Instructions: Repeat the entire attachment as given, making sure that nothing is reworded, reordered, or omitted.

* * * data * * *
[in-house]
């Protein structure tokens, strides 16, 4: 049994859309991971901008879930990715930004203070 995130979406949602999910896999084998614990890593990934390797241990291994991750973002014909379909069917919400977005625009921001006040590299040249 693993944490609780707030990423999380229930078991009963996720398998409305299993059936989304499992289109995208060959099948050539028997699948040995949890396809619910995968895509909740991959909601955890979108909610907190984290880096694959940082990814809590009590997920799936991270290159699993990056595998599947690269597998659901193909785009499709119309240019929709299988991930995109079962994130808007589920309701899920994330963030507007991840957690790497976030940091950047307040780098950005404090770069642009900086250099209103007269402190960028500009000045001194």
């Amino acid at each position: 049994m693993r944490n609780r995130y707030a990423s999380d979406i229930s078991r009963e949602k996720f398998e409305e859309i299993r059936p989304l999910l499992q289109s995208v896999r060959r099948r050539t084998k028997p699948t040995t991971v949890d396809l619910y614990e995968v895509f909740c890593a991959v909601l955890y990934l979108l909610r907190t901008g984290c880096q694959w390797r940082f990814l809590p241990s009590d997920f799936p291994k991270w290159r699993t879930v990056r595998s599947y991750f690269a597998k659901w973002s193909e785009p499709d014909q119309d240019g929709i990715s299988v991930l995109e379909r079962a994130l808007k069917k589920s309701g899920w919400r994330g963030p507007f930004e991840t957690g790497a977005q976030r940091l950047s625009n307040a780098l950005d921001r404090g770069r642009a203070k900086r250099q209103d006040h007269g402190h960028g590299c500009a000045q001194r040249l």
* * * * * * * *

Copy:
[in-house]
């Protein structure tokens, strides 16, 4: 049994859309991971901008879930990715930004203070 995130979406949602999910896999084998614990890593990934390797241990291994991750973002014909379909069917919400977005625009921001006040590299040249 693993944490609780707030990423999380229930078991009963996720398998409305299993059936989304499992289109995208060959099948050539028997699948040995949890396809619910995968895509909740991959909601955890979108909610907190984290880096694959940082990814809590009590997920799936991270290159699993990056595998599947690269597998659901193909785009499709119309240019929709299988991930995109079962994130808007589920309701899920994330963030507007991840957690790497976030940091950047307040780098950005404090770069642009900086250099209103007269402190960028500009000045001194």
């Amino acid at each position: 049994m693993r944490n609780r995130y707030a990423s999380d979406i229930s078991r009963e949602k996720f398998e409305e859309i299993r059936p989304l999910l499992q289109s995208v896999r060959r099948r050539t084998k028997p699948t040995t991971v949890d396809l619910y614990e995968v895509f909740c890593a991959v909601l955890y990934l979108l909610r907190t901008g984290c880096q694959w390797r940082f990814l809590p241990s009590d997920f799936p291994k991270w290159r699993t879930v990056r595998s599947y991750f690269a597998k659901w973002s193909e785009p499709d014909q119309d240019g929709i990715s299988v991930l995109e379909r079962a994130l808007k069917k589920s309701g899920w919400r994330g963030p507007f930004e991840t957690g790497a977005q976030r940091l950047s625009n307040a780098l950005d921001r404090g770069r642009a203070k900086r250099q209103d006040h007269g402190h960028g590299c500009a000045q001194r040249l």